Yeah, you heard it right, "dumpster diving" is a leadership strategy. Let me explain.
There are many different types of leaders and leadership styles. I want to discuss the top six here, and the picture of me diving into our dumpster illustrates one of those styles.
1. AUTOCRATIC STYLE
"Do as I say" (Not necessarily as I do.)
Generally, an autocratic leader believes that he or she knows more than others. Therefore, they make all the decisions with little input from team members. There are times when this approach is appropriate. You can dip into an autocratic leadership style when crucial decisions need to be made on the spot and you have the most knowledge about the situation. It also works when you're dealing with inexperienced team members, and there's no time to wait for them to gain familiarity with their role.
But generally speaking, these types of leaders do not garner many loyal followers and often have people questioning their decisions because they had no input.
It can be especially ineffective if the leader spends a lot of time away from the office and problems arise that they are not helping to solve. You see this a lot with second-generation business owners who were not part of building the company but were handed the operation and did not "pay their dues" to gain the respect of their employees.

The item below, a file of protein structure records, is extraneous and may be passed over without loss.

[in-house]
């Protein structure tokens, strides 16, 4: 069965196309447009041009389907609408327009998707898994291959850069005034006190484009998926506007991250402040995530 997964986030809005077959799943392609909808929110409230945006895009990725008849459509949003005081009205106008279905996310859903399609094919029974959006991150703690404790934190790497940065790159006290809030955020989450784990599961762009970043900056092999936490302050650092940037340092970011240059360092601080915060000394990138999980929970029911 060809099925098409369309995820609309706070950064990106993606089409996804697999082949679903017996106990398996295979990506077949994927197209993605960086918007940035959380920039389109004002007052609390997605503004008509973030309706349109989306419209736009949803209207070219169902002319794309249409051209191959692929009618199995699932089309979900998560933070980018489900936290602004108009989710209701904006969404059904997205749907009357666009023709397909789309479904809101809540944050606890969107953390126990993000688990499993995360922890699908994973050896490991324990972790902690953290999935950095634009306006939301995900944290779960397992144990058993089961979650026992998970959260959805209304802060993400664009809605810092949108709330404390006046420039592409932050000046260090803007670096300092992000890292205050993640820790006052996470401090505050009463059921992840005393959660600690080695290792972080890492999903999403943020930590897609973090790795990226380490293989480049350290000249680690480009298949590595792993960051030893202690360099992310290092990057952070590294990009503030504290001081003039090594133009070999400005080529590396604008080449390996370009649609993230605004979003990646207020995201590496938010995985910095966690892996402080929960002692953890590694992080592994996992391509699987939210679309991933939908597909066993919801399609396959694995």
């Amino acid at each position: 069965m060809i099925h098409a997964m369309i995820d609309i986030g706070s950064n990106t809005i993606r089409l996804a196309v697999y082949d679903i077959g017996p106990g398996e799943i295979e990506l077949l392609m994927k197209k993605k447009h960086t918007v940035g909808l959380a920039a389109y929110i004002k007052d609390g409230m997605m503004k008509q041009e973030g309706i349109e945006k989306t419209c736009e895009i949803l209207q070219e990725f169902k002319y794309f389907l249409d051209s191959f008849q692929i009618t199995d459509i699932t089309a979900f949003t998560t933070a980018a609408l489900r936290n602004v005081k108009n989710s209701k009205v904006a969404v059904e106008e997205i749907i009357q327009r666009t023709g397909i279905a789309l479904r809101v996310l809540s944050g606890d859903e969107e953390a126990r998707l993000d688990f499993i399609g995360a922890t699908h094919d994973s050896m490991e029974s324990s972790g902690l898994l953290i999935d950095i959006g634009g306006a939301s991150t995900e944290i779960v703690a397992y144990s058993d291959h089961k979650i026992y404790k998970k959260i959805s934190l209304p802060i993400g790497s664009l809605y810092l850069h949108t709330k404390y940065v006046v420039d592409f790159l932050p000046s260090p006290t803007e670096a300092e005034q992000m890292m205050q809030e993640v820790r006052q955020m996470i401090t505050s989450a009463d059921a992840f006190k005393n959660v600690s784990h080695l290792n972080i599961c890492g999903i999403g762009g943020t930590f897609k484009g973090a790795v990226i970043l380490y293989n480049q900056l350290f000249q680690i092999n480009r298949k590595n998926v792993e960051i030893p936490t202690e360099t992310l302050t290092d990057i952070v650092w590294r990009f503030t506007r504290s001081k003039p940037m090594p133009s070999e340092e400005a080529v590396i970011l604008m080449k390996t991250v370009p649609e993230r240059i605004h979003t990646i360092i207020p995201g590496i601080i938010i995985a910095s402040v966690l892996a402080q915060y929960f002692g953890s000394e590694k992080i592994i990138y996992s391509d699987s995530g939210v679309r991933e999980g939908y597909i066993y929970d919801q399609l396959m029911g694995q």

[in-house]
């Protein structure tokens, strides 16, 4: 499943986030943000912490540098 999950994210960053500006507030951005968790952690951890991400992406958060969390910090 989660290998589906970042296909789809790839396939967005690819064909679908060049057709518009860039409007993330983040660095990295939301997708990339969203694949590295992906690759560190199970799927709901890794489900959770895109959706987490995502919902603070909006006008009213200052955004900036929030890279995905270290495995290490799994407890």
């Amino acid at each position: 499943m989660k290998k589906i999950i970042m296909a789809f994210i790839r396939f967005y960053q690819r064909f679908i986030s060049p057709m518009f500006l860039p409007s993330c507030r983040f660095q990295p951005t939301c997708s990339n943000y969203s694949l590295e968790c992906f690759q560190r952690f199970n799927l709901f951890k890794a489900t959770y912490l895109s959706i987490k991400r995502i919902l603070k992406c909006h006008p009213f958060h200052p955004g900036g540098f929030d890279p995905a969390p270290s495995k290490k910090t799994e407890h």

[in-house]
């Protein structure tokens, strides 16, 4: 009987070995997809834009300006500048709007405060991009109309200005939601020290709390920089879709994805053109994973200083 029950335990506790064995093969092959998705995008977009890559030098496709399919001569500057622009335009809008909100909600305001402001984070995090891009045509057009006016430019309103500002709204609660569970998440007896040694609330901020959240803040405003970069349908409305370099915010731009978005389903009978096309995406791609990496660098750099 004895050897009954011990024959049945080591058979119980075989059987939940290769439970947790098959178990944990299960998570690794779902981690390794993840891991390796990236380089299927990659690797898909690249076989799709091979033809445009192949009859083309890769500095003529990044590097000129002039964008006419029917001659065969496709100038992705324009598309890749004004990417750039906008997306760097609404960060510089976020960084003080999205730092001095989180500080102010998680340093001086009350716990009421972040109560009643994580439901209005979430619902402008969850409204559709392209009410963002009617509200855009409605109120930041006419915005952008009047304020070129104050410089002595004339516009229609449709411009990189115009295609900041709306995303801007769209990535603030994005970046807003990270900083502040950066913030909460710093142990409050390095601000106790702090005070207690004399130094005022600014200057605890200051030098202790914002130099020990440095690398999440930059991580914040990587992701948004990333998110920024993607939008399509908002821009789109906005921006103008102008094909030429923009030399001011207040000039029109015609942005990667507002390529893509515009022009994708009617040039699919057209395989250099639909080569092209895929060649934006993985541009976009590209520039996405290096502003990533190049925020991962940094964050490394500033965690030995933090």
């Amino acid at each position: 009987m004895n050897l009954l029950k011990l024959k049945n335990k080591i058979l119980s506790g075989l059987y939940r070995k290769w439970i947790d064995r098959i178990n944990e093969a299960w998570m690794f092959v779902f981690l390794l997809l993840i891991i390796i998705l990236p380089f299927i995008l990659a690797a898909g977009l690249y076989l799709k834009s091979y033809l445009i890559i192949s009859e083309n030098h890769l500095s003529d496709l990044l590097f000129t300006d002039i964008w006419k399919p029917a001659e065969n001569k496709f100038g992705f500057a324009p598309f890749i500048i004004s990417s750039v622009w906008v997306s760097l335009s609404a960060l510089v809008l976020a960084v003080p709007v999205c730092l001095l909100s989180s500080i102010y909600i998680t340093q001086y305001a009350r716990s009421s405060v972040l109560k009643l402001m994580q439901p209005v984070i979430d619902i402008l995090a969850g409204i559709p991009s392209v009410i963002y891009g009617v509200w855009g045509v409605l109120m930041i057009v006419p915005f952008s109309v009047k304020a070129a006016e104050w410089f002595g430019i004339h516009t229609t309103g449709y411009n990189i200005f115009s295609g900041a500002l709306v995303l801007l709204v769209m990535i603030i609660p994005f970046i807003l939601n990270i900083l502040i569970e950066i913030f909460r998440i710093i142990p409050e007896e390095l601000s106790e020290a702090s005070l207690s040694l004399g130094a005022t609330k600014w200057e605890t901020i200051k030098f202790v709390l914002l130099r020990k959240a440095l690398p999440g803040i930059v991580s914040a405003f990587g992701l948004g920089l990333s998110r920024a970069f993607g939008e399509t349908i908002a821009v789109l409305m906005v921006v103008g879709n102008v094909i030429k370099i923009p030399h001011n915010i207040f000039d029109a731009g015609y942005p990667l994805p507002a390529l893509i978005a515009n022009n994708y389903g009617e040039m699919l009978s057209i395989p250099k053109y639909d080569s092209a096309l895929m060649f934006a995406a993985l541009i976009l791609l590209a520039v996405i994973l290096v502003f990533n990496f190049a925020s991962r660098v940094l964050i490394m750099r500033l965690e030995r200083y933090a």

2. AUTHORITATIVE STYLE
"Visionary" - "Follow Me"
The authoritative leadership style is the mark of confident leaders who map the way and set expectations while engaging and energizing followers along the way.
In a climate of uncertainty, these leaders lift the fog for people. They help them see where the company is going and what's going to happen when they get there.
Unlike autocratic leaders, authoritative leaders take the time to explain their thinking: They don't just issue orders. Most of all, they allow people's input on how to achieve common goals.
3. DEMOCRATIC STYLE
"What do you think?"
Democratic leaders share information with employees about anything that affects their work responsibilities and seek employees' opinions before approving a final decision. The benefit of this participative leadership style is that it can create trust and promote team spirit and cooperation from employees. In addition, it allows for creativity and helps employees grow and develop. If done effectively, a democratic leadership style gets people to do what you want to be done but in a way that they want to do it.
The risk, however, is if the decisions made do not lead the company in a direction the leader wants it to go. It can take a lot of influencing to redirect a team going in the wrong direction and get them to see the error in their ways and correct it.
4. COACHING STYLE
A leader who coaches views people as a reservoir of talent to be developed. A coach approach seeks to unlock people's potential.
Leaders who use a coaching style open their hearts and doors for people. They believe that everyone has power within themselves. A coaching leader gives people a little direction to help them tap into their ability to achieve all that they're capable of. This type of leader is usually very hands-off and lets the team manage their own areas. It can be effective but can also be very unproductive.